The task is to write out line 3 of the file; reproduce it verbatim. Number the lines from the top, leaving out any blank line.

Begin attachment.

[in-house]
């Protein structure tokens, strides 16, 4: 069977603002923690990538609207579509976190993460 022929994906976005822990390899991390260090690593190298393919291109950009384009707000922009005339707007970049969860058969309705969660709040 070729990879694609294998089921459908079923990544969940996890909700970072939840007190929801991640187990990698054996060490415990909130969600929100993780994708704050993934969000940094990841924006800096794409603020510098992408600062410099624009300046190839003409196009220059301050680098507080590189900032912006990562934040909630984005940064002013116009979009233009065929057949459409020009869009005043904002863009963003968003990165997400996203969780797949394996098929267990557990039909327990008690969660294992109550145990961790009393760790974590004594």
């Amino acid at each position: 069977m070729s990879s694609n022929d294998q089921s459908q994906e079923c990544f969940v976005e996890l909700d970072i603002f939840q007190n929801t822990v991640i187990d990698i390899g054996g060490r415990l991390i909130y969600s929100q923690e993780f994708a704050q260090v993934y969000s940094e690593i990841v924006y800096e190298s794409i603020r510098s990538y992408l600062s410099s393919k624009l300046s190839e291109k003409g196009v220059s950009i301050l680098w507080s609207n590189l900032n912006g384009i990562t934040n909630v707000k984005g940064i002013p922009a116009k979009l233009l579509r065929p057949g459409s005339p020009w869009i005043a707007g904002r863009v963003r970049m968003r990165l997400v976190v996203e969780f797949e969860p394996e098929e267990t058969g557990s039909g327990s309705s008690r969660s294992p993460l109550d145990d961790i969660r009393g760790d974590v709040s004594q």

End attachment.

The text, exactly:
């Amino acid at each position: 069977m070729s990879s694609n022929d294998q089921s459908q994906e079923c990544f969940v976005e996890l909700d970072i603002f939840q007190n929801t822990v991640i187990d990698i390899g054996g060490r415990l991390i909130y969600s929100q923690e993780f994708a704050q260090v993934y969000s940094e690593i990841v924006y800096e190298s794409i603020r510098s990538y992408l600062s410099s393919k624009l300046s190839e291109k003409g196009v220059s950009i301050l680098w507080s609207n590189l900032n912006g384009i990562t934040n909630v707000k984005g940064i002013p922009a116009k979009l233009l579509r065929p057949g459409s005339p020009w869009i005043a707007g904002r863009v963003r970049m968003r990165l997400v976190v996203e969780f797949e969860p394996e098929e267990t058969g557990s039909g327990s309705s008690r969660s294992p993460l109550d145990d961790i969660r009393g760790d974590v709040s004594q």